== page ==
A federal court panel in San Antonio has scheduled a trial in July on the state’s current congressional and statehouse maps, signaling the beginning of a wind-down to the state’s six-years-long battle over redistricting. The order, issued late Monday by a three-judge panel, ordered the parties in the case to prepare for a weeklong trial starting July 10. It is a favorable ruling to the plaintiffs, who had petitioned the court for a speedy way to remedy what they considered discriminatory issues with the state’s current electoral maps in time for the 2018 elections. The order is another in a string of damaging court losses for the state, which had asked for a later trial. In March, the same panel invalidated three congressional districts after finding that the congressional maps drawn by state lawmakers in 2011 were done so with intent to discriminate against minorities. A month later, the panel found that the statehouse maps drawn that same year were drawn with the intent of diluting minority voting strength.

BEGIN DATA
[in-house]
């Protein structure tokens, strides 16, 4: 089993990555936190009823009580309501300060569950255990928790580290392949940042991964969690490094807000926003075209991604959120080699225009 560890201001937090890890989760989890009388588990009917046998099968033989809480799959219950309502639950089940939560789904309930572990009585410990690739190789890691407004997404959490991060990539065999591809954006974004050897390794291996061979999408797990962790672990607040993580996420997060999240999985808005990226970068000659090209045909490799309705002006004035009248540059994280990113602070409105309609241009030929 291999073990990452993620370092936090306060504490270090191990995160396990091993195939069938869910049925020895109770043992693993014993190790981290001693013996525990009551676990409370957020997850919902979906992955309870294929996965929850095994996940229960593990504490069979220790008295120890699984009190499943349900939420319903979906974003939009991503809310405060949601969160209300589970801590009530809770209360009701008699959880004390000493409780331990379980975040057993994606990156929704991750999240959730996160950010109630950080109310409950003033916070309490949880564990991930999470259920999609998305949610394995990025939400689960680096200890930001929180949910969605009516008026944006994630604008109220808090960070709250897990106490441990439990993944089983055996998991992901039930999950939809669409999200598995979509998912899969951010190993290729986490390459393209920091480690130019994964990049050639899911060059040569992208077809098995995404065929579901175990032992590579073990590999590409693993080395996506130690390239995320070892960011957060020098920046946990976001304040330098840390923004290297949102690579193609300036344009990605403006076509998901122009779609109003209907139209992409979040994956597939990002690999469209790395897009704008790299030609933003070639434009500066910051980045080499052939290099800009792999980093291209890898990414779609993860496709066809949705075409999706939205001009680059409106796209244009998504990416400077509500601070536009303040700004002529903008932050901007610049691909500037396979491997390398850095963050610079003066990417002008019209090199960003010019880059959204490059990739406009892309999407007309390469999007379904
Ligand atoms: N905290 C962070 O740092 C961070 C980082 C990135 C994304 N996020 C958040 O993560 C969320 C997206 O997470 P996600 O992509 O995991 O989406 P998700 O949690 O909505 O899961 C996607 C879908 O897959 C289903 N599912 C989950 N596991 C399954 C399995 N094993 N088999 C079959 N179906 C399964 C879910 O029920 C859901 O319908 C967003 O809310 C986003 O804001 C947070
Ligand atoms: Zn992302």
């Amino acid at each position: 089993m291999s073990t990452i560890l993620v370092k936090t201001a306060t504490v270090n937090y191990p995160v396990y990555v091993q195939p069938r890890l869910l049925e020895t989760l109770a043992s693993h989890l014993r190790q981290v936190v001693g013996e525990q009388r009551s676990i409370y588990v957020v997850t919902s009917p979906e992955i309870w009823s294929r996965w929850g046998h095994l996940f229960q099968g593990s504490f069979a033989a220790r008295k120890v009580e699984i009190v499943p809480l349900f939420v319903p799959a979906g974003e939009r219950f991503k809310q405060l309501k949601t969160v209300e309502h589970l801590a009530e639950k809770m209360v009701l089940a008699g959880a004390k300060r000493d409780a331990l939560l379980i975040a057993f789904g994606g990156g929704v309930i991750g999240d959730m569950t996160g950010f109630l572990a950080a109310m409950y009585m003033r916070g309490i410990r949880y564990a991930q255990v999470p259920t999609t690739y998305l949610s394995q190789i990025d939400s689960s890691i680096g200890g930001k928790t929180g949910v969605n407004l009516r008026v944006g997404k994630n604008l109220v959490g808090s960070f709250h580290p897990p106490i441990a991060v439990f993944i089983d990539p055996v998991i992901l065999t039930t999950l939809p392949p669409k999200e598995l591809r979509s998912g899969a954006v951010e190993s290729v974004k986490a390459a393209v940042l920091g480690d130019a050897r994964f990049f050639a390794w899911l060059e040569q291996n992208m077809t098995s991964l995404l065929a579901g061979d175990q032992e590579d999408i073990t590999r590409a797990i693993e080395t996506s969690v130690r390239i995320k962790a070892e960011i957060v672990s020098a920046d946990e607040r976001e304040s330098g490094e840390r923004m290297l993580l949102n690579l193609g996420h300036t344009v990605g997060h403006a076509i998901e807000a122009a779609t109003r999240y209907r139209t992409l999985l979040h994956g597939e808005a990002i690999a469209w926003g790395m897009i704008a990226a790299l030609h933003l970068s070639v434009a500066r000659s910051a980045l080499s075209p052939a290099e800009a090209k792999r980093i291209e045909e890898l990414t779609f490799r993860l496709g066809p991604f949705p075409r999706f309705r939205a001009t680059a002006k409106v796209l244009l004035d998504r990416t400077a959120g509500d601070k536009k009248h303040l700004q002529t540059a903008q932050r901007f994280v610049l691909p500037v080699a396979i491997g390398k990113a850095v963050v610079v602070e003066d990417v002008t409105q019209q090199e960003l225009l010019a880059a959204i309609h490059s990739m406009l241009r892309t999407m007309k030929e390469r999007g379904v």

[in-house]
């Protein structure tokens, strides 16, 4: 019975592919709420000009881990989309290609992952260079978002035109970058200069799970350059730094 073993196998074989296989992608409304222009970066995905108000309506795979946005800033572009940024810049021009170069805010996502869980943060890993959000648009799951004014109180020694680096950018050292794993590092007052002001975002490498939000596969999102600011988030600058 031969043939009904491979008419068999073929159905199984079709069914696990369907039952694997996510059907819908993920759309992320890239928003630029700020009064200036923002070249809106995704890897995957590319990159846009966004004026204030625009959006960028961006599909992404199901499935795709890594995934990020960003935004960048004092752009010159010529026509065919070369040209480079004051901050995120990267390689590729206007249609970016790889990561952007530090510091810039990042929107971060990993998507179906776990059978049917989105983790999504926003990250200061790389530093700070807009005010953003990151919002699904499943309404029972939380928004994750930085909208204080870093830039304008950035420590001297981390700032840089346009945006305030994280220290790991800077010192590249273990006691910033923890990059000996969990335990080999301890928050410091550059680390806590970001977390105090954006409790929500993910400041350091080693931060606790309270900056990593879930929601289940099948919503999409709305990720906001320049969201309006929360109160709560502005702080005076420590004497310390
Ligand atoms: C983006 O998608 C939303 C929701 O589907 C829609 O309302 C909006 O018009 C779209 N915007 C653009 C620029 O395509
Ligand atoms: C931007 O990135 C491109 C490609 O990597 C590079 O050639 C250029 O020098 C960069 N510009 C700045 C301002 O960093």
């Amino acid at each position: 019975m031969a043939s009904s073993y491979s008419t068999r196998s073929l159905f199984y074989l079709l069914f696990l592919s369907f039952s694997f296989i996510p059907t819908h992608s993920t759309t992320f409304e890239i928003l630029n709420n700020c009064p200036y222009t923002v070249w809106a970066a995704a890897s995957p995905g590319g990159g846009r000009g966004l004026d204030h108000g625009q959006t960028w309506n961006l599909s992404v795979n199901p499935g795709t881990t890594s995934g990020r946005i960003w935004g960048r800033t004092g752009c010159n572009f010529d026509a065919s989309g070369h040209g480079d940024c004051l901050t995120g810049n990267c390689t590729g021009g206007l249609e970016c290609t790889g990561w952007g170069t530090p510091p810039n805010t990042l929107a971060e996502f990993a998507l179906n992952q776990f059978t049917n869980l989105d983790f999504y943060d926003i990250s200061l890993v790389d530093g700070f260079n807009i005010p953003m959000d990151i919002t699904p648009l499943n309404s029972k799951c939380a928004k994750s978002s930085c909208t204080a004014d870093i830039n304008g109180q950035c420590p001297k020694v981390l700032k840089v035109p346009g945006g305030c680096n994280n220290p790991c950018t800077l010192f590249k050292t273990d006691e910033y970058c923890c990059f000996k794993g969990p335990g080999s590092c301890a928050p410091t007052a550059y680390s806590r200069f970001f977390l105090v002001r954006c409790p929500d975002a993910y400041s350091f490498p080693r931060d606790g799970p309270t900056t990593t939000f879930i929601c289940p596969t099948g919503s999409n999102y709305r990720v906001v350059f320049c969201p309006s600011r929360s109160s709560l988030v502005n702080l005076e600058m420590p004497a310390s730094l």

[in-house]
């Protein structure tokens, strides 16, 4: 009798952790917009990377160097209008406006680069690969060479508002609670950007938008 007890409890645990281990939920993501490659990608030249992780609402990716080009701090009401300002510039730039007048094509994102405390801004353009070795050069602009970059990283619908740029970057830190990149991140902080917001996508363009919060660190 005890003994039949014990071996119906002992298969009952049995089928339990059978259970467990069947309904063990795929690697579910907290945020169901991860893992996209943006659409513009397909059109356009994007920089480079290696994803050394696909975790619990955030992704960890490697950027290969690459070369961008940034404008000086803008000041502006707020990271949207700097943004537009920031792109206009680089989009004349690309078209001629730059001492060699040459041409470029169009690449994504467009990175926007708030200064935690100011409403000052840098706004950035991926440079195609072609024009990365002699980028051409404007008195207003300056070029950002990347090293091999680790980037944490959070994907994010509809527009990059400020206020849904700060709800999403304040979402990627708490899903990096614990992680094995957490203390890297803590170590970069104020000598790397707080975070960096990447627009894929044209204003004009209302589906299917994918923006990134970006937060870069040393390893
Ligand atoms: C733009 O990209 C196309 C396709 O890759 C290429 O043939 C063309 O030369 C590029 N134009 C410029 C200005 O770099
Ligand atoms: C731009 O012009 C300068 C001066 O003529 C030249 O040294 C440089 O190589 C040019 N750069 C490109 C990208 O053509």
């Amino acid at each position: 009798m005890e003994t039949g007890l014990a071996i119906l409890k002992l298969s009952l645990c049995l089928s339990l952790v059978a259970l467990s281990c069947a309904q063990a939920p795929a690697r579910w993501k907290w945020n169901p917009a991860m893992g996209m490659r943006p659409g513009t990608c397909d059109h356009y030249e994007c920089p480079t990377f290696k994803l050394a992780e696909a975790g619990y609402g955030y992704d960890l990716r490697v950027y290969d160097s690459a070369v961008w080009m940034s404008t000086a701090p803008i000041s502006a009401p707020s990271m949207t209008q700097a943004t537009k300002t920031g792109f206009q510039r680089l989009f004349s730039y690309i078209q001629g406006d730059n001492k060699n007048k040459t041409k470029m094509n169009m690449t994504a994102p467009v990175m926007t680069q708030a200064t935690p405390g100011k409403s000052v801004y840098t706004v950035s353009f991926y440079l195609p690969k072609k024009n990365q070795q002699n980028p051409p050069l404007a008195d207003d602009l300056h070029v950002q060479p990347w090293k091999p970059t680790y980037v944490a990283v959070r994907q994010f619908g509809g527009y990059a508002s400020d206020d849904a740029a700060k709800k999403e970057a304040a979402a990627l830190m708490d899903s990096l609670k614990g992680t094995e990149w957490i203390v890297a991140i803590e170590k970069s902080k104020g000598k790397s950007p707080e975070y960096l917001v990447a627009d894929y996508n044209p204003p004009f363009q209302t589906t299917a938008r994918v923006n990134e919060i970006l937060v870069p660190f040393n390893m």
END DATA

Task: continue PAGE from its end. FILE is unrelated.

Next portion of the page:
The court acknowledged in its order the need for a speedy trial if it were to provide a remedy for the 2018 election deadlines. It established strict deadlines for the parties to meet in preparation for the trial and prevented the parties from amending their claims. The tight timeline is important because the case probably will be appealed to the Supreme Court after the panel makes its decision.
Earlier Monday, the panel had signaled an impending trial date after denying the state’s requests to quickly resolve some of the remaining issues in Texas’ years-long battle over its congressional and statehouse maps through multiple orders.
In one order, the judges declined the state’s request to throw out plaintiffs’ complaints that the maps violated the 14th Amendment.